Post-draft grades: San Francisco 49ers

May, 1, 2011
5/01/11
1:14
PM ET
Mel Kiper Jr. gave the San Francisco 49ers a C-plus grade for their efforts during the 2011 NFL draft. Four teams received lower grades.

Why the weak endorsement?

Kiper liked some of the 49ers' picks, including first-rounder Aldon Smith, but he thought the team reached for quarterback Colin Kaepernick in the second round. The 49ers traded up nine spots to draft Kaepernick because, in their view, they could not have drafted him later.

"Three, four teams were diving in to get him and we got him one pick before we couldn’t have gotten him," coach Jim Harbaugh said.

Kaepernick is the key variable for San Francisco in this draft. The better he fares, the better this draft class is going to look. Harbaugh deserves the benefit of the doubt when it comes to evaluating and developing quarterbacks. His ability to do those things stands out as the No. 1 reason the 49ers hired him. His background suggests he should know the position better than the analysts handing out grades. The glass is half full on Kaepernick.

Overall, the 49ers hit upon a couple of themes in this draft.

They wanted versatility and got it in Smith, a player they think can play multiple positions. They got it in Bruce Miller, who will play fullback after becoming the all-time sack leader at Central Florida. The 49ers see running back Kendall Hunter and receiver Ronald Johnson as four-down players. They project offensive linemen Daniel Kilgore and Mike Person as interior players, but both have experience at tackle. Cornerback Chris Culliver has played safety.

The 49ers, burned by Glen Coffee's retirement last year, were particular about getting players with unquestioned passion for the game. They placed gold stars next to roughly 45 players they considered meeting every aspect of all the criteria, on and off the field. They tried to target these players more heavily and said they came away with roughly twice as many as any team in the draft. Their own needs and biases slanted those evaluations, of course, and other teams might have singled out a different set of players. But you get the idea. This should be a lower-risk class if the 49ers were right.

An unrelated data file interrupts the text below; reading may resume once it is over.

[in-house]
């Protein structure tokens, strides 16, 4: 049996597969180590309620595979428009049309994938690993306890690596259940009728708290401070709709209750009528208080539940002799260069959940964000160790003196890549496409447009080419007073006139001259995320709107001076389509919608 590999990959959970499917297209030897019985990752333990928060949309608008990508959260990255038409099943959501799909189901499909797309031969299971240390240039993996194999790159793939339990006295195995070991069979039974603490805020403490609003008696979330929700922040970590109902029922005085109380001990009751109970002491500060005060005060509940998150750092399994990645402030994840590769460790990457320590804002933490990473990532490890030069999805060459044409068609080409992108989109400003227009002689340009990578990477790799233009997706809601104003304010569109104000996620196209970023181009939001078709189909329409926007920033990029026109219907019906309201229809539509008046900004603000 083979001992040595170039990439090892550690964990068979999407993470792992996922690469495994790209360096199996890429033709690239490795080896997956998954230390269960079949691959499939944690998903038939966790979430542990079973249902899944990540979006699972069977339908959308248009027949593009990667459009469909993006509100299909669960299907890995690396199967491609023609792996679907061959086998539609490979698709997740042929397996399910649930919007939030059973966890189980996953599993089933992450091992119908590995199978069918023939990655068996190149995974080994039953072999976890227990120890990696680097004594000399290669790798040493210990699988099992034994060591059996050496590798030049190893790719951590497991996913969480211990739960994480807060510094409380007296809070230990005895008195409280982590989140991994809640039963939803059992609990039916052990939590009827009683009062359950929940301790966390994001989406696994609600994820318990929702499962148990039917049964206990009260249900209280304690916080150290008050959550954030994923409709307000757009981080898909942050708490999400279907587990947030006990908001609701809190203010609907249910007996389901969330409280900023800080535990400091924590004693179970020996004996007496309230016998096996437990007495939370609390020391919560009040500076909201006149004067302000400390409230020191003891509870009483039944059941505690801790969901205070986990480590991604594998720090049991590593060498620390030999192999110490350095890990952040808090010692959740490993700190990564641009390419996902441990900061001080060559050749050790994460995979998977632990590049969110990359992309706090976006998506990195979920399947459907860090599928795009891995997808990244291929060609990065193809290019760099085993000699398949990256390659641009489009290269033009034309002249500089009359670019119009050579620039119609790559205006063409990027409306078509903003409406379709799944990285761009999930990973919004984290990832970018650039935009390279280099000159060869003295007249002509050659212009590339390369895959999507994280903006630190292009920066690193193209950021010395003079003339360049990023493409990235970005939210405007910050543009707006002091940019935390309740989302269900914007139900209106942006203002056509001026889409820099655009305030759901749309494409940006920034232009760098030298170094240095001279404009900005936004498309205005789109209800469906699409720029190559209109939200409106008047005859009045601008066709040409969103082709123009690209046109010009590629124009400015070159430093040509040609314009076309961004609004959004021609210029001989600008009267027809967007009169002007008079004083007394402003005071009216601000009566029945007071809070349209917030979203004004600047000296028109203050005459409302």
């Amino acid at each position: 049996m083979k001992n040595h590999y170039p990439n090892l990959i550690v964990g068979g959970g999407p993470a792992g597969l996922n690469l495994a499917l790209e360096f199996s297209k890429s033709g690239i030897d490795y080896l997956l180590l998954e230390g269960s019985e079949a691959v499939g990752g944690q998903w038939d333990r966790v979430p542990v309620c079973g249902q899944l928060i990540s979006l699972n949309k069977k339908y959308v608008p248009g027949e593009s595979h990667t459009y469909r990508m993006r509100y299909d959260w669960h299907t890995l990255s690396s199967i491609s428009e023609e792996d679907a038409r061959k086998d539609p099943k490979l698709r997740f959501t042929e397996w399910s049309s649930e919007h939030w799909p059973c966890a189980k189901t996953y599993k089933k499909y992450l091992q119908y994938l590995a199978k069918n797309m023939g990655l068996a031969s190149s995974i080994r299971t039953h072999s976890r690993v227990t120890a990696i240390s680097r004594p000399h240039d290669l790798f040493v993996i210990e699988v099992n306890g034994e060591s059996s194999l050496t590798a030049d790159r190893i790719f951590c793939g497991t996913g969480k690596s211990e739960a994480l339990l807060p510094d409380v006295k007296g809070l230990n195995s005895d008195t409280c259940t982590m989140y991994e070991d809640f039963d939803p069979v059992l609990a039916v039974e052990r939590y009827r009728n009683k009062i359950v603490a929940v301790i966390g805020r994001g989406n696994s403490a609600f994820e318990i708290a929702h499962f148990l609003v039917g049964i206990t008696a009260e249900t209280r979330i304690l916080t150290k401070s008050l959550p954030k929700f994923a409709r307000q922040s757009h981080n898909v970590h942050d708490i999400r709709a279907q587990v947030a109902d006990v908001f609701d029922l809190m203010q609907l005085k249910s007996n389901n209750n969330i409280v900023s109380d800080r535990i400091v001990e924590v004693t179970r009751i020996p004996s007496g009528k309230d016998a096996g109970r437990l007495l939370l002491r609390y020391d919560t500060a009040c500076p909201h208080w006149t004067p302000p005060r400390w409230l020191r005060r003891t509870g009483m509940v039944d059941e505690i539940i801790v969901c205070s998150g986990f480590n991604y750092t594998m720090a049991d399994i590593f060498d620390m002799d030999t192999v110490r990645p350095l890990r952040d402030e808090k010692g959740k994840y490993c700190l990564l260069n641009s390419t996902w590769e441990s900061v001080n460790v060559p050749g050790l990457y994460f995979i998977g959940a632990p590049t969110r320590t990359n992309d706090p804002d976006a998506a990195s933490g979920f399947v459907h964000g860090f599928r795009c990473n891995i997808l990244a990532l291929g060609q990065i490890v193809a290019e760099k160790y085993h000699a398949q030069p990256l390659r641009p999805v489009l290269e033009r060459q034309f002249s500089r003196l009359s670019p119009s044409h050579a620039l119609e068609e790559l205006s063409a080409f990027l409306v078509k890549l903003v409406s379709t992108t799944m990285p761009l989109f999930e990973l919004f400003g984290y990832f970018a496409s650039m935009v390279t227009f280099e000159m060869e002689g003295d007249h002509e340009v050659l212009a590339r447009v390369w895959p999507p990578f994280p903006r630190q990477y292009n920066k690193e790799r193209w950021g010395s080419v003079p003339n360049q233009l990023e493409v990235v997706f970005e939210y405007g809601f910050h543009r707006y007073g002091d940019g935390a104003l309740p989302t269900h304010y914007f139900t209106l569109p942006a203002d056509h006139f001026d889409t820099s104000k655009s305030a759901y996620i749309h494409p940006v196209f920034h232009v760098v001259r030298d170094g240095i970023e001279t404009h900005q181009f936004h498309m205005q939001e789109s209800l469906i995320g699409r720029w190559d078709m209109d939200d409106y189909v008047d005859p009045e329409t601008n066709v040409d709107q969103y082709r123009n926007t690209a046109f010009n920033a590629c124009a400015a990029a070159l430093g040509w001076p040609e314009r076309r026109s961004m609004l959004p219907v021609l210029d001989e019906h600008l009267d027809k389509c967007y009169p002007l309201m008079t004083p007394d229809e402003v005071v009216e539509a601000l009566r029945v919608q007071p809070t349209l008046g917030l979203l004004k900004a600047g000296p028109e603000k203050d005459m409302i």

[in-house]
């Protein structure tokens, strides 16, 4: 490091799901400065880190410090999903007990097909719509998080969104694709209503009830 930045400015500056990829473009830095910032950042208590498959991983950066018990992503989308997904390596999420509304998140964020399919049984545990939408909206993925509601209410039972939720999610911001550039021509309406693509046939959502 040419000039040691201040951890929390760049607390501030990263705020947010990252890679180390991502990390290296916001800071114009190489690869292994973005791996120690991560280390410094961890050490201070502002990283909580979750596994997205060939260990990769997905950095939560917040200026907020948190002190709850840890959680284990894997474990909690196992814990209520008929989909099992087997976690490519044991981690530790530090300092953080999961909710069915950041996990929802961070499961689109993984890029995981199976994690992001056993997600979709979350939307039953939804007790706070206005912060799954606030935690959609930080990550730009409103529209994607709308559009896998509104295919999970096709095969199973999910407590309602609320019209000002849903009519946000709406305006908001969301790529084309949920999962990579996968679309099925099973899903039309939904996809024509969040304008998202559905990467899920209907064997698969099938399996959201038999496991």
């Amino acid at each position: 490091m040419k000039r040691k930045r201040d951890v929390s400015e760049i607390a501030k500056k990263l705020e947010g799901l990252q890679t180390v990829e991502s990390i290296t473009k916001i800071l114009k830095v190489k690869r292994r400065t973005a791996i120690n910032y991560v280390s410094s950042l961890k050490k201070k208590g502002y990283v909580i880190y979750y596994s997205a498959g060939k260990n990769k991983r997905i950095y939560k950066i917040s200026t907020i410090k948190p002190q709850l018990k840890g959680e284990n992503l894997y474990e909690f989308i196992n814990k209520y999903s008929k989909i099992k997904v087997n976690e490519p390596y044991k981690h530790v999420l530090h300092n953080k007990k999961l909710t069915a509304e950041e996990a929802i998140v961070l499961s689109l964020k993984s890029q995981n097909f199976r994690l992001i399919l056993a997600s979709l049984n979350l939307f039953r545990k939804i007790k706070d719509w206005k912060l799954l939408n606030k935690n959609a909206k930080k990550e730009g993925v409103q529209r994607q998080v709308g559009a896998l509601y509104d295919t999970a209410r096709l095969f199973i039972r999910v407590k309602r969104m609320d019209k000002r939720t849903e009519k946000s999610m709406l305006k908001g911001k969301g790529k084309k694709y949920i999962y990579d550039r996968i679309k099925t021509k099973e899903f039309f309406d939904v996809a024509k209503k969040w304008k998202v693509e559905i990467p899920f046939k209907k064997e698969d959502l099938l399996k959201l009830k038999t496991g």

Like Seattle, the 49ers did not come away with an interior defensive lineman (the Seahawks' Pep Levingston projects as a five-technique player along the lines of Red Bryant). Like Seattle, one of the 49ers' key veteran tackles is headed for free agency. General manager Trent Baalke joked that defensive line coach Jim Tomsula might have to suit up if nose tackle Aubrayo Franklin does not re-sign. Baalke's Seattle counterpart, John Schneider, likewise admitted there's more urgency to re-sign tackle Brandon Mebane after the Seahawks did not address the position.

No draft goes perfectly. The 49ers said they tried and failed to land fullback Owen Marecic, a player Harbaugh coached at Stanford. It's sometimes tough to know whether a coach is being generous in his praise for a former player. Seattle's Pete Carroll said nice things about Taylor Mays, but he clearly preferred Earl Thomas. In this case, the 49ers drafted Hunter at No. 115, then watched Cleveland take Marecic nine spots later. The 49ers had already traded the 141st pick in the move to get Kaepernick. After missing on Marecic, they traded up into the 163rd spot for Kilgore.

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